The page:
Tuesday, January 08, 2008

The ideal church

If you could have church be anything you wanted it to be, what would your ideal church be like? Would it be pipe organs and stained glass windows in a breath-taking cathedral? Would it be a small group of people sitting around a fire at the beach? Would it focus on preaching? on prayer? on worship? on discipleship? What would be the core beliefs of your ideal church? What sort of people would be part of it? How big would that church be?

What is church to you?

I'm beginning to formulate some ideas that are new to me. I'd love to hear yours. And, if you are already part of your ideal church, let me know where it is!


  1. Great question.

    1 Corin 14

    29Two or three prophets should speak, and the others should weigh carefully what is said. 30And if a revelation comes to someone who is sitting down, the first speaker should stop. 31For you can all prophesy in turn so that everyone may be instructed and encouraged. 32The spirits of prophets are subject to the control of prophets. 33For God is not a God of disorder but of peace.


    2 Peter 2

    4As you come to him, a living stone rejected by men but in the sight of God chosen and precious, 5you yourselves like living stones are being built up as a spiritual house, to be a holy priesthood, to offer spiritual sacrificesacceptable to God through Jesus Christ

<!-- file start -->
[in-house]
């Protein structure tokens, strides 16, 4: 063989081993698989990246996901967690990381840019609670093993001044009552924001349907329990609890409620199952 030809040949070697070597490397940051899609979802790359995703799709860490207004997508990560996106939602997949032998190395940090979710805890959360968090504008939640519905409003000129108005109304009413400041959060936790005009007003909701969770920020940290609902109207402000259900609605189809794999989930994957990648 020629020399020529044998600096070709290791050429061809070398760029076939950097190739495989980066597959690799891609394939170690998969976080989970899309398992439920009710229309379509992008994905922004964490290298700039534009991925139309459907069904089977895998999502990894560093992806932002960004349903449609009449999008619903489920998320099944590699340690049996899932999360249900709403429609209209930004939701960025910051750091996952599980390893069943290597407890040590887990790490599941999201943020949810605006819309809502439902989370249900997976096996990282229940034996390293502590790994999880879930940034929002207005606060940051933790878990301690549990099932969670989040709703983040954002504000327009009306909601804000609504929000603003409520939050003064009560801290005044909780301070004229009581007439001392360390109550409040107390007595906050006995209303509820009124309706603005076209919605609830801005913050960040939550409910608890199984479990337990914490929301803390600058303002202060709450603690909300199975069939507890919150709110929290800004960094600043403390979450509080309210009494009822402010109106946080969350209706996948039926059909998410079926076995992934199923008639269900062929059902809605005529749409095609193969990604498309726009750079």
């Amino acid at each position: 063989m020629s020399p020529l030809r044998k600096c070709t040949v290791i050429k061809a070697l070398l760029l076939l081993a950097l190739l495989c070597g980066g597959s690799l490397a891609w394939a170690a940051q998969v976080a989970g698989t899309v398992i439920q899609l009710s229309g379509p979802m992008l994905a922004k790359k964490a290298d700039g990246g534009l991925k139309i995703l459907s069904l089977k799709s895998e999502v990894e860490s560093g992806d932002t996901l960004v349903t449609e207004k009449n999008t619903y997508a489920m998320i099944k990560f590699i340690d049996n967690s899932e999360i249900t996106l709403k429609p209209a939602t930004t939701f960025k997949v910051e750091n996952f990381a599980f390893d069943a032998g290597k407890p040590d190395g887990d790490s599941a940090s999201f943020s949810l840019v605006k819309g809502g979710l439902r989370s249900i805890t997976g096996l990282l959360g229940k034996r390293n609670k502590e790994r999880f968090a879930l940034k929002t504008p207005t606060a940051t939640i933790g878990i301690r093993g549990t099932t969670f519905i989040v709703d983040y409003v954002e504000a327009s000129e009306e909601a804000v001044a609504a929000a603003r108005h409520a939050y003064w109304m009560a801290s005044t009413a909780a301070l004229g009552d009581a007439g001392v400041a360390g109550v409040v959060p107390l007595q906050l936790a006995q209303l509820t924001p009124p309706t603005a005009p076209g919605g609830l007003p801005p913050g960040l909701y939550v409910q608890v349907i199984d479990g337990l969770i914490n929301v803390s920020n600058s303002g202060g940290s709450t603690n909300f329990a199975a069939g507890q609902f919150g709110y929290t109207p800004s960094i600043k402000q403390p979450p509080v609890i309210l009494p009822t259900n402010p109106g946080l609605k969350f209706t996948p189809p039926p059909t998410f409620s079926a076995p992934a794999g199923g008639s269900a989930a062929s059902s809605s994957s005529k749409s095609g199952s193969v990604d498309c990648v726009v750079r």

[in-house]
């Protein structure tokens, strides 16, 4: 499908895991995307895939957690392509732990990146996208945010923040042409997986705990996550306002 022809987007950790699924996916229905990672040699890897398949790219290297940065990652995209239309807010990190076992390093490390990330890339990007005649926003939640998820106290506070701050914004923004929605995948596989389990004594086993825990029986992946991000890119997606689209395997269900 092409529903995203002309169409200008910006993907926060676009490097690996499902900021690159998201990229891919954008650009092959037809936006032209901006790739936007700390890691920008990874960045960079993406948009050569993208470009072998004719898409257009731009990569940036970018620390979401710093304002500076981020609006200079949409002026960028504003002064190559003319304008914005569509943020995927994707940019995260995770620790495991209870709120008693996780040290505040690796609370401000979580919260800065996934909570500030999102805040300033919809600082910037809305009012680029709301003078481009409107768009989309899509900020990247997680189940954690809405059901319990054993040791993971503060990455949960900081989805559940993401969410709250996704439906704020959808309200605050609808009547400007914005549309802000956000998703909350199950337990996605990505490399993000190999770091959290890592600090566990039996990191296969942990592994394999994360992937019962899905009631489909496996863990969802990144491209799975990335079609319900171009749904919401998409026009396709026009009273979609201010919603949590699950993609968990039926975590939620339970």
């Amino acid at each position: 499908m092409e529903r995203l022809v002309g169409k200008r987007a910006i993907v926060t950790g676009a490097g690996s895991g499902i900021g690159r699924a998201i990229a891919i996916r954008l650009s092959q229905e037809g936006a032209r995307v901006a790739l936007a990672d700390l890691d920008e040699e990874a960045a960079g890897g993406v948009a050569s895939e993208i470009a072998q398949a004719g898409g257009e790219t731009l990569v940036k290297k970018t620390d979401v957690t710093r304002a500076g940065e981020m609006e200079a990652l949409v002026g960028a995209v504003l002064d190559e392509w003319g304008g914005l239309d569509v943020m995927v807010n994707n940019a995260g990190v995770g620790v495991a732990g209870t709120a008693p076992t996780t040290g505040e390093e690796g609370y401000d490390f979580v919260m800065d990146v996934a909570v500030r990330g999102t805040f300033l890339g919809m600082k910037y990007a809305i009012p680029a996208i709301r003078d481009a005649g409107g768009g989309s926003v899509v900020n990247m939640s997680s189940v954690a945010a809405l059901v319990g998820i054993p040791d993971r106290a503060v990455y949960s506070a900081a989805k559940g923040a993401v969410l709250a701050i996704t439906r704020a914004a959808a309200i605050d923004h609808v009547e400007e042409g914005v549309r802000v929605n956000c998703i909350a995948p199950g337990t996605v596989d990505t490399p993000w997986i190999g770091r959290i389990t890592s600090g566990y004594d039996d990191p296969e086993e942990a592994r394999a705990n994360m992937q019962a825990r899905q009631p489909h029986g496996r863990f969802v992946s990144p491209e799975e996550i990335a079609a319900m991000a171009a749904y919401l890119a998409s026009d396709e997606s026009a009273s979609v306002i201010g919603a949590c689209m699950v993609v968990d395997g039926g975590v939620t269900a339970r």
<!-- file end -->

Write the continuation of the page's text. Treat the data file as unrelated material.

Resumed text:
2. Thanks for those verses. In your ideal church, how would that look?

  3. Thanks for a wonderful idea, Rebecca! I like this post!

    My ideal church meets in a home large enough to accommodate 100 or a little more. The music would be from the heart, with everyone singing with all they have, and perhaps a variety of styles and instruments. There would be communion every Sunday, but it would be centered around a joyful time of eating together, not a somber service. There would be a good, meaty sermon each week, although not always by the same person. There would be a discussion time after the sermon, perhaps for an hour or so. The discussion would focus on the sermon, first of all, and then other things that the Lord has been teaching each one that week. There would be a time of personal prayer requests and corporate prayer, perhaps with many different people praying for the requests.

    What sort of people? Christian sorts. Those who are needy and those who are at a place to minister to others. Those who are willing to bear one another burdens and those who want to be an intimate part of each other's lives during the week as well. Fellowship would last most of the day, if not all day, on Sundays, with a big meal being eaten together as well. I like the idea of taking Sunday evenings to talk about marriage issues within the church and work them out weekly. My ideal beliefs would be NCT and I like it when all the ages meet together as one.

    I would also like to see many fellowship times, for various reasons, spring up from that, in other homes during the week as well.